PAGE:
Supplements and super foods these days, I believe, have an important role in health maintenance. Clinically, my observation is that supplements in particular have a positive impact on the health of my patients when suitable.

This may be due a reduction in nutrient content of plant-based foods as a result of soil depletion. Processing and manipulation of food associated with conventional intensive agricultural methods that have been developed primarily to enhance size, growth rate and pest resistance may be robbing us of essential nutrients.

In 2004 the Journal of the American College of Nutrition published a study conducted by the University of Texas, Department of Chemistry and Biochemistry, which studied the U.S Department of Agricultural nutritional data from both 1950 and 1999 for 43 different vegetable and fruits. The study revealed a “reliable decline” in the amount of protein, calcium, phosphorus, iron, riboflavin and Vitamin C.

These results may reflect farming methods here in Australia and suggest why there has been such a dramatic increase in the use of vitamin and mineral supplementation. In order to curb this nutritional catastrophe, it may be helpful to invest in some home grown veggie gardens or head down to your local farmers market and learn more about how your local farmers are addressing soil nutrient deficiencies.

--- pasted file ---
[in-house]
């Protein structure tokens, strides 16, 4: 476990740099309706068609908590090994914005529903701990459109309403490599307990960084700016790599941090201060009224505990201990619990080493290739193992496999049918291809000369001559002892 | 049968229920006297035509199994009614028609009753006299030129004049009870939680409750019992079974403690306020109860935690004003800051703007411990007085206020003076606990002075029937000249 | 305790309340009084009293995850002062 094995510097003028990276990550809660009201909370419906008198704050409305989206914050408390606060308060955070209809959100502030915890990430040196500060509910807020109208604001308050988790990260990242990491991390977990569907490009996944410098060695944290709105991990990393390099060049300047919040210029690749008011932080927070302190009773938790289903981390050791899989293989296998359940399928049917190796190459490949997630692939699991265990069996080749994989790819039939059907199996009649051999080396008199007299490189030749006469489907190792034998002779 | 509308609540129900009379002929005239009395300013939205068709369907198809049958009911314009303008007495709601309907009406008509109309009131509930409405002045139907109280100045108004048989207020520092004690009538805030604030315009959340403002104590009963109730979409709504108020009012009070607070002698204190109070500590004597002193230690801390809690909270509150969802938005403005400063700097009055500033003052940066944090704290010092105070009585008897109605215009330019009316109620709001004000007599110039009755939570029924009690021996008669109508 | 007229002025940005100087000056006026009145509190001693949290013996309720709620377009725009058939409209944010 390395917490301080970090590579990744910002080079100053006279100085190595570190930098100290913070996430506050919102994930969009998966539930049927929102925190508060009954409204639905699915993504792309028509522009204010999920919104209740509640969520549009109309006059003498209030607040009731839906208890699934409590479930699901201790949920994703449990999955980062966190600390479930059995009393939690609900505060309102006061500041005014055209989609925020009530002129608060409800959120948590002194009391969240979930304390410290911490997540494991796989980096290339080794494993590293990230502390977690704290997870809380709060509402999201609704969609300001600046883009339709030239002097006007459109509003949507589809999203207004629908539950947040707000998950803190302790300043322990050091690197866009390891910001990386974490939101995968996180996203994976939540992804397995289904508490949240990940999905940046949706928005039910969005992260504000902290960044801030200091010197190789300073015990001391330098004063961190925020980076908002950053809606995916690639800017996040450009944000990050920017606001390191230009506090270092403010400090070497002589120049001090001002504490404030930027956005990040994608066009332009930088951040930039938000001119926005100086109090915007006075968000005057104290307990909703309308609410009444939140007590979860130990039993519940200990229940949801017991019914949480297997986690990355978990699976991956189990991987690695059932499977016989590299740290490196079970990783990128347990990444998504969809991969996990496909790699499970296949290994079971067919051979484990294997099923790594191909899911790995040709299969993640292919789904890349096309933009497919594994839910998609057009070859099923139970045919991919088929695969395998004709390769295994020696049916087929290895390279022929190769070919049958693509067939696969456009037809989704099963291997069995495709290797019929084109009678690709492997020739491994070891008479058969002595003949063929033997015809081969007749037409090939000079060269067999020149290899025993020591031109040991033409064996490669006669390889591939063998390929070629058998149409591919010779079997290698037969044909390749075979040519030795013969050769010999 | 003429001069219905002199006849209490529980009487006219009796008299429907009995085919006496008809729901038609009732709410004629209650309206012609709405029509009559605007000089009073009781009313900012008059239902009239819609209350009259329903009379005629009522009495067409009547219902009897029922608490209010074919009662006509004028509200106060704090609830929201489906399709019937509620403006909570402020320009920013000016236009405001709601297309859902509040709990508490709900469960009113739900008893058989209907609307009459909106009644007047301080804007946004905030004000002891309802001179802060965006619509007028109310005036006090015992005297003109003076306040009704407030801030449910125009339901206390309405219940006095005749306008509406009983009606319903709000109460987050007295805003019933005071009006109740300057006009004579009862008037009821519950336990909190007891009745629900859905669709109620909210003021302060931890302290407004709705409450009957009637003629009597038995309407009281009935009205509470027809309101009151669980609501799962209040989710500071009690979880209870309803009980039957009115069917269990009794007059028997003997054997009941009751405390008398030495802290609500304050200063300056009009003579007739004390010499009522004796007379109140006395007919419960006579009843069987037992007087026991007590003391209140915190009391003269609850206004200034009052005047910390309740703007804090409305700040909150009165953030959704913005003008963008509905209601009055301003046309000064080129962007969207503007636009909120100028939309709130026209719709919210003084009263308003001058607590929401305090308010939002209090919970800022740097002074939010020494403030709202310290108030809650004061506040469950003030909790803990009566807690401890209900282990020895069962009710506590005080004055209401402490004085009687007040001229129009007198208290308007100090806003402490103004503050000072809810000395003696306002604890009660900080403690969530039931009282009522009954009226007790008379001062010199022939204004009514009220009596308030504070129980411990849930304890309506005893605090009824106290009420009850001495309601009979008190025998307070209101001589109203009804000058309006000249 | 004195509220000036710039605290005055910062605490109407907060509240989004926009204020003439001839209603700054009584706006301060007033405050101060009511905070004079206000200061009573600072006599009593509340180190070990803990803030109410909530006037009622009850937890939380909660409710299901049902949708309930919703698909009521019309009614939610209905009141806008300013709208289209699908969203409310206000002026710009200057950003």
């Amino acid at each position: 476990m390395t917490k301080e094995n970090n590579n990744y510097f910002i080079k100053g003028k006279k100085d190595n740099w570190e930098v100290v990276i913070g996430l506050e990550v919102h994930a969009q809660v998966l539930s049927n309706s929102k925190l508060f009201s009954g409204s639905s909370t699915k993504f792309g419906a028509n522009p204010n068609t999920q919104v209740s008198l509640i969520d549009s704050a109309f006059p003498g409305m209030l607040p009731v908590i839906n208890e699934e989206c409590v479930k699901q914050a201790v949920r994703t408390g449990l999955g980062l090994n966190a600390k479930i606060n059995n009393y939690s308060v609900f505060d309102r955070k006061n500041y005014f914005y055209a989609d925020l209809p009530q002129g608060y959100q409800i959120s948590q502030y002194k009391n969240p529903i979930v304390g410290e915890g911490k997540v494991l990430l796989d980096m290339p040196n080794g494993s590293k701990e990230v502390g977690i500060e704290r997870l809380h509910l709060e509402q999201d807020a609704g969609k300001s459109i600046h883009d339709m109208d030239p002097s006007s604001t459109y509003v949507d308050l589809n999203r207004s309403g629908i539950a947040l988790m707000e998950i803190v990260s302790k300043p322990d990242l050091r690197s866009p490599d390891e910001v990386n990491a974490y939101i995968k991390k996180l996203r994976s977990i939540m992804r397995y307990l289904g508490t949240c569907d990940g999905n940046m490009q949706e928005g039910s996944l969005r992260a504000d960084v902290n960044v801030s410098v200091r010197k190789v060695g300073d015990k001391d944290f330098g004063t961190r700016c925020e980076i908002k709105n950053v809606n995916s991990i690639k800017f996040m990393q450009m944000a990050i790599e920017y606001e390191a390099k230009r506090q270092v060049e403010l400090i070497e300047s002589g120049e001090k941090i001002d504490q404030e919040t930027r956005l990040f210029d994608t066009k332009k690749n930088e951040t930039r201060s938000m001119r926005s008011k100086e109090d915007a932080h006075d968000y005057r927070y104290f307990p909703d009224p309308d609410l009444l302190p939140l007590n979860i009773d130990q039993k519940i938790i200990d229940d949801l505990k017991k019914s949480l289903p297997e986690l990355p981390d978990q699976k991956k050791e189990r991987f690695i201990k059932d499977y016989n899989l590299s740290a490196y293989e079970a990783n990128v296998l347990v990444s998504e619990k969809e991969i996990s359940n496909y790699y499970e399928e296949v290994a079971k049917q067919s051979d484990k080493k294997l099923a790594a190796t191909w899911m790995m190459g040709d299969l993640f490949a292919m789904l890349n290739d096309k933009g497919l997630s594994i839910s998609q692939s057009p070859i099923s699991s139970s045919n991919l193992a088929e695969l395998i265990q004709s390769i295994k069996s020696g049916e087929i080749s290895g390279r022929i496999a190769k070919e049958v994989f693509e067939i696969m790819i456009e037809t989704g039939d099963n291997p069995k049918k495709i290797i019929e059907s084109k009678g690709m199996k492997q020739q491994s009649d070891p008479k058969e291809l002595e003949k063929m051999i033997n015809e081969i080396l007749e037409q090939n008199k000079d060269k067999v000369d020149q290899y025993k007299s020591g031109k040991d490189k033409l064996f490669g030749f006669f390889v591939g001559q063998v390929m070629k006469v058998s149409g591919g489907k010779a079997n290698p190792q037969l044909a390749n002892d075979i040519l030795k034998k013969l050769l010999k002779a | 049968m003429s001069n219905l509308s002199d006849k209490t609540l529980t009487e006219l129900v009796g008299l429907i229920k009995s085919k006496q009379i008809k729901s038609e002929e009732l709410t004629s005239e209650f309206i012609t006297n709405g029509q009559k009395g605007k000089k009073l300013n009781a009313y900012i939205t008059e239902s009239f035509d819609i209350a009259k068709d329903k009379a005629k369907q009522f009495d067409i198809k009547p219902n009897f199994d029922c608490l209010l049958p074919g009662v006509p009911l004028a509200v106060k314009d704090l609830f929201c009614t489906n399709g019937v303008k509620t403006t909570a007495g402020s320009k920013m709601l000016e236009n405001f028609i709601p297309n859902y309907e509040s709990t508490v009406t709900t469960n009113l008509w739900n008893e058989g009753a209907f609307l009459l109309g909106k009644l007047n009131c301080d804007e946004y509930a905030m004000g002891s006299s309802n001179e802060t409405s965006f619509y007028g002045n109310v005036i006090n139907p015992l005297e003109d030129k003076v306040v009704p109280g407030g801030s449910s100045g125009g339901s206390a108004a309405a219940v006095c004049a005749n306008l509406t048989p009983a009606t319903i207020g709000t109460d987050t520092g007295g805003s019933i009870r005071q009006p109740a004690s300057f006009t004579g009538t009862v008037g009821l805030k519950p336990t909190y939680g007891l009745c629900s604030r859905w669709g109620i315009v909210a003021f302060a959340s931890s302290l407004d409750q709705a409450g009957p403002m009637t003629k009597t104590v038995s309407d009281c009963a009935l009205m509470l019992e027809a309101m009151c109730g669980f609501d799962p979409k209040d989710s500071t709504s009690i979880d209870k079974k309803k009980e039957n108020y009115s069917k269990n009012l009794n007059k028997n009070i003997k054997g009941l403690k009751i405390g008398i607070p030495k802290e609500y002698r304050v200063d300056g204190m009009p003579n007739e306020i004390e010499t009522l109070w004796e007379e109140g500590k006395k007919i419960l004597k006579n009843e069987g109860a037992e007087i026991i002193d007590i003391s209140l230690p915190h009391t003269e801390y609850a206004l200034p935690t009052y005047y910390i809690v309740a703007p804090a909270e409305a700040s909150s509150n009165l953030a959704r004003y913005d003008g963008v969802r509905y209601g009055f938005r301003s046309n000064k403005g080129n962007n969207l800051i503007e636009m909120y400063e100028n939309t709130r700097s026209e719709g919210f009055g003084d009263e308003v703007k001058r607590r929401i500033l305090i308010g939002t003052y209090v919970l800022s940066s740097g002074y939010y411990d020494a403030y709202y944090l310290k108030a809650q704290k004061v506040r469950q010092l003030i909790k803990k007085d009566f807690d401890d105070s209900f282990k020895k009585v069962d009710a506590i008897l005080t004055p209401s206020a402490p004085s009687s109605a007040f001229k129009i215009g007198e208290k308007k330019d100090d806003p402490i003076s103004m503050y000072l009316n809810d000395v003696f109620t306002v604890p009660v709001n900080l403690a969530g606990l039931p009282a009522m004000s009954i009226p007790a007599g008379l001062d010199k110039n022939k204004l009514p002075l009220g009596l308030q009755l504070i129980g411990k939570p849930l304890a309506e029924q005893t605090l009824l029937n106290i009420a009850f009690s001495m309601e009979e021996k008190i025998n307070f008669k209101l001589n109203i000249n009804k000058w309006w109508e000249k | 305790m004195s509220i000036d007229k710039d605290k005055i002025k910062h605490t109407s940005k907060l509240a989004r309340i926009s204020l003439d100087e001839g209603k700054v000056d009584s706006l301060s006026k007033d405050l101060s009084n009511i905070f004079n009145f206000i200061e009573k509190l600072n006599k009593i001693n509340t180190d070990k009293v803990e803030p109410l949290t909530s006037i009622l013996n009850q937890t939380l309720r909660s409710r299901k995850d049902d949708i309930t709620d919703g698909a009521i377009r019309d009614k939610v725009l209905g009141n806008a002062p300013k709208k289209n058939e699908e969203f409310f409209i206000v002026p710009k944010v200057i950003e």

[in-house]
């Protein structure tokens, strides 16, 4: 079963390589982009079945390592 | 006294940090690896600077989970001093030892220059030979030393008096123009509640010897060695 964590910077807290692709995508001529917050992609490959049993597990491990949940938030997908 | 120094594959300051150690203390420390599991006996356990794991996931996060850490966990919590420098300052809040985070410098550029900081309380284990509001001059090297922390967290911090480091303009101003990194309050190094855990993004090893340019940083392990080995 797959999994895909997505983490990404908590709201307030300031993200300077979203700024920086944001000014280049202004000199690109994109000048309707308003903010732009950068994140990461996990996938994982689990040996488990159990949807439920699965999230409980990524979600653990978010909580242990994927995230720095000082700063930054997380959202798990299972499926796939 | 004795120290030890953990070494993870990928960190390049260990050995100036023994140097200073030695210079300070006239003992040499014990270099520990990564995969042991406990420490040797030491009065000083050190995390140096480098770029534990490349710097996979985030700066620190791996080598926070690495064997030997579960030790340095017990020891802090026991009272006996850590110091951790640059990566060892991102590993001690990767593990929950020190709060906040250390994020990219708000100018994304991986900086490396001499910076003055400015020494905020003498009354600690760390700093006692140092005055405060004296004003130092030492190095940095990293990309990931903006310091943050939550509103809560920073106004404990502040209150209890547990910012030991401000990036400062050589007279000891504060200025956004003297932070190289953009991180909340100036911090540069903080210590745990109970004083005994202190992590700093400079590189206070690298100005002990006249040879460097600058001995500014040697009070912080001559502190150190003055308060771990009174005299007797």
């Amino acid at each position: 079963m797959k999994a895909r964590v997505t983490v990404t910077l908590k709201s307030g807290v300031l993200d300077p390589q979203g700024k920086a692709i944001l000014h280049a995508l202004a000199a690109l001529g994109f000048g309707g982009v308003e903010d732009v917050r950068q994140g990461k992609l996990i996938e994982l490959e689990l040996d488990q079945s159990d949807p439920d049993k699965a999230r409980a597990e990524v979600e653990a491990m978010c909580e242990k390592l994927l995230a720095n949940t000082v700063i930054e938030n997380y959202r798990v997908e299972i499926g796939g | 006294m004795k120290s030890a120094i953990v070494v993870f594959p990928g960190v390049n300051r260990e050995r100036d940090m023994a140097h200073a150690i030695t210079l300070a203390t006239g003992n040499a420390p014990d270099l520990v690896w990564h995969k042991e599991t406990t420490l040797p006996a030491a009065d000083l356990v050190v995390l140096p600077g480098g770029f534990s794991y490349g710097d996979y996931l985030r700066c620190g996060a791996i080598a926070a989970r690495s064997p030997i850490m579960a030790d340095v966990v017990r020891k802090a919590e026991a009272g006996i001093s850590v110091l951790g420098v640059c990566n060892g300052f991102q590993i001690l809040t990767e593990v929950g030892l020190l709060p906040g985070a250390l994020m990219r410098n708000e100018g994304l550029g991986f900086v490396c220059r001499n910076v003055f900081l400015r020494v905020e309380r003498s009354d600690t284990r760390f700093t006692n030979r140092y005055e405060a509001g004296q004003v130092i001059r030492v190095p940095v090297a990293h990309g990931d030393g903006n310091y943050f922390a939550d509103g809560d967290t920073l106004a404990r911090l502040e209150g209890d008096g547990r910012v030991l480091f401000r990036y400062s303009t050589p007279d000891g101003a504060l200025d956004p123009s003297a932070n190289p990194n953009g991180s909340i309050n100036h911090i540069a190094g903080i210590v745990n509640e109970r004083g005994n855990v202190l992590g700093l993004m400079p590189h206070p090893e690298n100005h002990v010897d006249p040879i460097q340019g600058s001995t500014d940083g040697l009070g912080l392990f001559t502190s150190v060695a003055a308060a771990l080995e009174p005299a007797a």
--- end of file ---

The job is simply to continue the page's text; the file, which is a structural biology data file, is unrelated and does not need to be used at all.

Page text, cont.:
Super foods may also be a valuable addition to balancing nutrition and supporting health. Many so called “recent discoveries” of these highly nutrient and phyto-chemically rich plant based substances often share a long-standing intimate relationship with local communities of which they are native. More often than not it has been indigenous cultures and their traditional uses that have instigated modern research into the potential health benefits of these foods.

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